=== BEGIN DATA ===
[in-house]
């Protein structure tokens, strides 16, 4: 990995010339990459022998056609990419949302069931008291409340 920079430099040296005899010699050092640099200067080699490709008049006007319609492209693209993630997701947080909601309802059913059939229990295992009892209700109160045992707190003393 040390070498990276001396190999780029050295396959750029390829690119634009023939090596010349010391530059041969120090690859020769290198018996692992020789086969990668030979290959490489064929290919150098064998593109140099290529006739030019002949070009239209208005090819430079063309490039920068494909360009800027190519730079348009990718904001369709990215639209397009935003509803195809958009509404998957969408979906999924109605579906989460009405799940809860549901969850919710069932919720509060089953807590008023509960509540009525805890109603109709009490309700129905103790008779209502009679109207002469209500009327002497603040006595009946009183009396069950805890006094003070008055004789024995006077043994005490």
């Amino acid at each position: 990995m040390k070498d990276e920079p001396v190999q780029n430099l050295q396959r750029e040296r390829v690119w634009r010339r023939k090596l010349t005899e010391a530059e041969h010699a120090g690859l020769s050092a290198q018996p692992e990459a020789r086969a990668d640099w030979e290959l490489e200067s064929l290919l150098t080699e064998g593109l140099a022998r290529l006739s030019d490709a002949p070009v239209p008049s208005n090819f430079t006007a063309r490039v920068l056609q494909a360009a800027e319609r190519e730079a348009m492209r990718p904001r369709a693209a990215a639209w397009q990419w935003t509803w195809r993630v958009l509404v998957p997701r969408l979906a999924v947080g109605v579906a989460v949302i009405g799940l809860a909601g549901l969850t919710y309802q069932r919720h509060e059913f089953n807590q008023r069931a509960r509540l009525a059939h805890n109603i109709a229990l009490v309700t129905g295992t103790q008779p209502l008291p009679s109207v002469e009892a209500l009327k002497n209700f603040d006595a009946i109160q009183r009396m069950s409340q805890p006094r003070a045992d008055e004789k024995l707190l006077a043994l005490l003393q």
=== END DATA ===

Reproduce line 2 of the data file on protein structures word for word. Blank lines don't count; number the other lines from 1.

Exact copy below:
């Protein structure tokens, strides 16, 4: 990995010339990459022998056609990419949302069931008291409340 920079430099040296005899010699050092640099200067080699490709008049006007319609492209693209993630997701947080909601309802059913059939229990295992009892209700109160045992707190003393 040390070498990276001396190999780029050295396959750029390829690119634009023939090596010349010391530059041969120090690859020769290198018996692992020789086969990668030979290959490489064929290919150098064998593109140099290529006739030019002949070009239209208005090819430079063309490039920068494909360009800027190519730079348009990718904001369709990215639209397009935003509803195809958009509404998957969408979906999924109605579906989460009405799940809860549901969850919710069932919720509060089953807590008023509960509540009525805890109603109709009490309700129905103790008779209502009679109207002469209500009327002497603040006595009946009183009396069950805890006094003070008055004789024995006077043994005490």